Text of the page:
Tuesday Tips (And Okay, a Little Horn-Tooting, Too)

Here’s a simple tip that I live by (or write by, as the case may be):

There’s usually room for improvement. (I used to say “always
room for improvement” but I’ve mellowed with age.)

And sometimes, that improvement can make all the difference. Take a poem I wrote a few years back called, “Taking Out The Trash.”

It was a good poem (she said, modestly). It won an Honorable Mention in a Bylines Poetry contest. Bylines (no longer published) would get quite a slew of entries for their contests, so I felt pretty good about that win.

Time passed, and another poetry contest came along. I pulled out “Taking Out The Trash” and figured I’d send it off. But in reading the poem, I thought the meter was not quite right. I tweaked it, changing a word here, adding a word there, improving it, see? I think it garnered another Honorable Mention.

This year, the North Carolina Poetry Society had a Humorous Verse category in their poetry contest. So back I went to “Taking Out the Trash.” But in reading the poem this time, (the meter was perfect, by the way, she said modestly) I realized that I could make the imagery a bit more vivid. I tweaked it again, trying first one word, then another, working to punch up the humor in the poem.

Did I improve it? Please see the Katherine Kennedy McIntyre Award (she said, modestly).

Every time I read through my YA manuscript, I find a spot that can be improved. Whenever I find a contest where an older work of mine will fit, I almost always find a word, a sentence, perhaps even a paragraph that needs a bit of work. To be honest, I’m usually surprised that I missed that spot, that word or sentence or paragraph the first time. But I think that’s because the harder I work at my craft, the more I improve. I’m able to recognize mistakes that I simply didn’t have the skill and experience to catch the first time, or the second time, or heck, even the 37th time around.

I’m pretty sure that “Taking Out the Trash” has seen its last contest. But then again, a year from now, I might give it another go–and improve that poem yet again.

P.S. I almost forgot my other Tip! You can win a $25.00 Amazon gift card over at Diamonds and Toads, just by answering a simple question. Diamonds and Toads is a sister site to Enchanted Conversation; both sites have wonderful fairy-tale inspired poetry, stories and art. And I’m not just saying that because you’ll find my poetry and stories over there (she said, modestly).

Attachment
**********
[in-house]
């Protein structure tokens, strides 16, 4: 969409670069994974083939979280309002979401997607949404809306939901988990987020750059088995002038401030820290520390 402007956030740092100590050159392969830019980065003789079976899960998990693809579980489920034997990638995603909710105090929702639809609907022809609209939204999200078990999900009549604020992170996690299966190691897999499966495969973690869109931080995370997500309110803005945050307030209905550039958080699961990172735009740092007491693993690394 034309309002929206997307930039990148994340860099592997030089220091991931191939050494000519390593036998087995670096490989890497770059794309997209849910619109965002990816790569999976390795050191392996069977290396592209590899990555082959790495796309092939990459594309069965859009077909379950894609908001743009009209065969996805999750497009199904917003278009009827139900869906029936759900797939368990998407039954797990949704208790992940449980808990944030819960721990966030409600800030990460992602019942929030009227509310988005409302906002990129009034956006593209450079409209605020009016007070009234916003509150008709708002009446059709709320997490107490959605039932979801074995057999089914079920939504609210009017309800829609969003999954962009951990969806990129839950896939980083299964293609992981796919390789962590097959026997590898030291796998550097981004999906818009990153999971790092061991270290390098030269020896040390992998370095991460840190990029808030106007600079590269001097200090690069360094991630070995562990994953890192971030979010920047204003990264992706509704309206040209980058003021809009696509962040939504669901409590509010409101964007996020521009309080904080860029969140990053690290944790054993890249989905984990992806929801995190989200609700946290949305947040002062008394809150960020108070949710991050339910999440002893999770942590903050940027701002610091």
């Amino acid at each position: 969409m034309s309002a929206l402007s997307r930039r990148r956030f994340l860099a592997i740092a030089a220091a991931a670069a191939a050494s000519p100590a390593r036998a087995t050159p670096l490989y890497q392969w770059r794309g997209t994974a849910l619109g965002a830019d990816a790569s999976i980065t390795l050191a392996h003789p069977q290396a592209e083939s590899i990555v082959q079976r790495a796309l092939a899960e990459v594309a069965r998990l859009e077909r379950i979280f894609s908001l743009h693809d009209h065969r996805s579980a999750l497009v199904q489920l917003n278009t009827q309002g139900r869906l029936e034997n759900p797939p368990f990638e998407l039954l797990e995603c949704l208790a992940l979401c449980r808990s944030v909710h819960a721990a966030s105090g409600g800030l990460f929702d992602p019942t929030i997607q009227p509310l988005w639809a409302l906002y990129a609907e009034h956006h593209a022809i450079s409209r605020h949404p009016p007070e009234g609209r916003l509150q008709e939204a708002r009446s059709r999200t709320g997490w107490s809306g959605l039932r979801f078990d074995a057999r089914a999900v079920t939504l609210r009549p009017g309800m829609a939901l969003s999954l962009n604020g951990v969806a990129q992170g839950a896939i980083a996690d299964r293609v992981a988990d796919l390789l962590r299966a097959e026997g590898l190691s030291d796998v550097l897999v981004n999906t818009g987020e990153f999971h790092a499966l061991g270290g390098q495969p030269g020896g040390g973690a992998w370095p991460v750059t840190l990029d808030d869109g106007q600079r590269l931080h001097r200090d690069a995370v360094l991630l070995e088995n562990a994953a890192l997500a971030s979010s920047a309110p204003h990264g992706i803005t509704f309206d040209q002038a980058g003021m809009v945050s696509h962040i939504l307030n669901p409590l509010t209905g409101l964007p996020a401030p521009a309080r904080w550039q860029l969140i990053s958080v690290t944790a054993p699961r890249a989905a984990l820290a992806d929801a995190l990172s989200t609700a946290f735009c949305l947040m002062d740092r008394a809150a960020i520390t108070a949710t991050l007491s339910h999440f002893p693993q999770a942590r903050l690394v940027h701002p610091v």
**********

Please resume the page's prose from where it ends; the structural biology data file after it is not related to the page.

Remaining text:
12 thoughts on “Tuesday Tips (And Okay, a Little Horn-Tooting, Too)

  1. That is AWESOME!! Congratulations!!! And I can relate totally to your post. I think it's done, it's perfect, I send it off. A while later I look at it again, and yes, there's a word that doesn't "sing" or the pacing needs just this tweak. And always, I am surprised I didn't see it before. I am learning to let my work sit for this very reason. But enough about me, congratulations – 1st Prize Fabulous!

  2. You go girl! So when do we get to read this award winning poem on trash?????? Thanks for the tip on Diamonds and Toads as well.

  3. Melissa, that's it EXACTLY! And sometimes, I'll send something out and wake up in the middle night, thinking of the coulda's and shoulda's.Such is writing, huh? :-)Gail and Madeline, I think I can post it after the Awards ceremony this month…I was invited to read my poem but I have a wedding that weekend. Um, not MY wedding. Another wedding. :-)And Lisa, I'm sure I drive critique partners nuts with all my rewriting. πŸ˜‰

  4. Yay!! First place! Congratulations! I can't wait to read it. Be sure to give a little toot (you know what I mean) when it comes out.As for that YA, stop reading it already and send it out! πŸ™‚

  5. Congratulations, Cathy — first place award winner (but we knew that all along!). We all want to read it. Excellent advice too and I'm looking forward to going to Diamonds and Toads when I get off work. Good job.

  6. Found your 1st place in Light Verse. Was looking for Humor. Synonymous confusion. Mine. How right you are about revisiting prior works and to borrow your word, re-purposing them.Way to go!Cile

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